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[Page 159]

Zionist Activity in Our Town

Jakob KLINGBAJL, Holon

Translated from Hebrew by Carole Turkeltaub-Borowitz

My father's house was a Zionist and traditional one, and so, we, four sons and three daughters, were brought up in this atmosphere, although, like most of his generation, father studied at the yeshiva in Kutno. When he was about to reach the age of conscription into the Russian army, father decided that, before his enlistment, it would be a good thing to learn a trade, and he made his mind up to become a tinsmith at the workshop of my uncle, Szmuel Rozenbaum (of blessed memory). But this plan did not please his mother. Grandmother Rachel (of blessed memory) complained about it to judge Lajbisz (a righteous man of blessed memory) who, after hearing the objections from both sides, passed judgement: her son was making a good decision and may there be many Jews like him, since there is nothing finer than a Jewish youngster learning a trade by day and dedicating the night to the Torah. Grandma had no choice but to accept this verdict. After he got married father took care of the Kutno community mikveh (ritual bath) for fifteen years.

When the author Szalom Asz visited our home in Israel, he reminded father of his time at the yeshiva when they were pupils together. He reminisced about the slap on the face that he got from my father for reading “forbidden” books under the desk during lessons. The author was proud of the people in the land of Israel who came from his town, who were all working folk lending a hand to develop the country. And so, over many years, in Kutno, we were prepared psychologically and pragmatically, even before we emigrated to Israel.

While my brother and myself were still schoolboys at the first Hebrew school in Kutno, the Bnei Zion Haktanim [Young Bnei Zion society] was founded. Jakob Zerchin was its leader – he was also principal of the school. The job of the society was to distribute Keren Kayemet stamps, picture postcards of the Land of Israel and so on. However, after a short while the First World War broke out and I went to Germany to learn to be a locksmith and a plumber. At the end of the war I returned to Kutno and joined the Tseirei Zion [Youngsters of Zion] society, whose leaders then were Natan Tiger (of blessed memory), Zosza Szpira, Bronia Jarecka, Jakob Zandberg, the teacher Libart and the son of Rabbi Izrael Jehoszua Trunk (of blessed memory). This association promoted cultural events and was active in matters to do with the land of Israel and Zionism. And so, many Zionist leaders in Poland visited Kutno.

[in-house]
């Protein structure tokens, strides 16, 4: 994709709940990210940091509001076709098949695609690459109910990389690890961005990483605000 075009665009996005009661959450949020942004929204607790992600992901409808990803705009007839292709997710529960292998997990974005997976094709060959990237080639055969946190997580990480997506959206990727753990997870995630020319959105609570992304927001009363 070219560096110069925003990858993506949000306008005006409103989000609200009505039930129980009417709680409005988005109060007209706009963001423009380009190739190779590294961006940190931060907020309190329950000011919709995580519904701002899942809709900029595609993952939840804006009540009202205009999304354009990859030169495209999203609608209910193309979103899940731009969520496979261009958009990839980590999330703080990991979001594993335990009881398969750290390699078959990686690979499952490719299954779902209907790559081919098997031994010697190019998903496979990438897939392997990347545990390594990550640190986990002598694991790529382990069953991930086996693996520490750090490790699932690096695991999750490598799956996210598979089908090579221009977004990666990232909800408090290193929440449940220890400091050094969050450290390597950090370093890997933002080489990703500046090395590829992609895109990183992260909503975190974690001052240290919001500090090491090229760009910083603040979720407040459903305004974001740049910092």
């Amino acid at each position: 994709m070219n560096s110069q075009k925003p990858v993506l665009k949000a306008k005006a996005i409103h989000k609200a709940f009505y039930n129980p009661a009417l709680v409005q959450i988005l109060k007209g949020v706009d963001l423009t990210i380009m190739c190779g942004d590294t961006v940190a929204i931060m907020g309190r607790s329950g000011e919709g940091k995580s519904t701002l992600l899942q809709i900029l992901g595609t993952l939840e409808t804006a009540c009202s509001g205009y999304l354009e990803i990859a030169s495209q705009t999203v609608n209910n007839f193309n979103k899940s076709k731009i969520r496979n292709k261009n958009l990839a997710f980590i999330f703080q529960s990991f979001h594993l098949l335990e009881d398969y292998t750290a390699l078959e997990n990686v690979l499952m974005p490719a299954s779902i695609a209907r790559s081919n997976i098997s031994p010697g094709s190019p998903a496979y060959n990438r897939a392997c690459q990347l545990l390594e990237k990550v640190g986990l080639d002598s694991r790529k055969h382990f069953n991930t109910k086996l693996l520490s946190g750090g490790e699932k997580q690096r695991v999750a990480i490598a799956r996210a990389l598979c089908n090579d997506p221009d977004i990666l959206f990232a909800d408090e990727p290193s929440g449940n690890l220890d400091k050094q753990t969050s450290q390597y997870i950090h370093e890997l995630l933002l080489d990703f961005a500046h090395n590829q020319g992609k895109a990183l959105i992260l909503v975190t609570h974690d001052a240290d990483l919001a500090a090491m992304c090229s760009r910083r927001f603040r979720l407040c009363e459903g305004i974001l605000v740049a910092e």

In 1918, after the Germans had departed from Poland, for fear of pogroms from the Polish population, Jewish youth started to arrange Jewish defence groups. Even we, us Kutners, got organized and obtained arms from the Germans who were withdrawing from Poland. The first head of defence in


The HeChalutz society in Kutno


our town was Wirzbicki, the principal of the high school. Of course, the first search for concealed weapons was made at the high school, but they found nothing because the arms were hidden in the wood store belonging to Mr Holcman and in Turbowicz and Nachman Wajnsztajn's (of blessed memory) beer factory. However, as a result of this search all Zionist business was stopped, except for HeChalutz activity, which apparently the Polish police officer, Miczinski, approved of. The day after the search, while I was walking in the street with my friend Jakob Meler (of blessed memory), the above mentioned officer stopped us and without saying a word, gave Jakob a slap and ordered me to report the next day at the police station. When I got there the following day he questioned me about the activities of HeChalutz and I explained to him that our aim was to train Jewish youth for productive work in Israel and we had no political agenda.

My reply satisfied him and we were given permission to continue with our activities. He even promised us that as long as he was a police officer in Kutno not a hair on our heads would be touched. And he kept his promise. There were no pogroms in Kutno.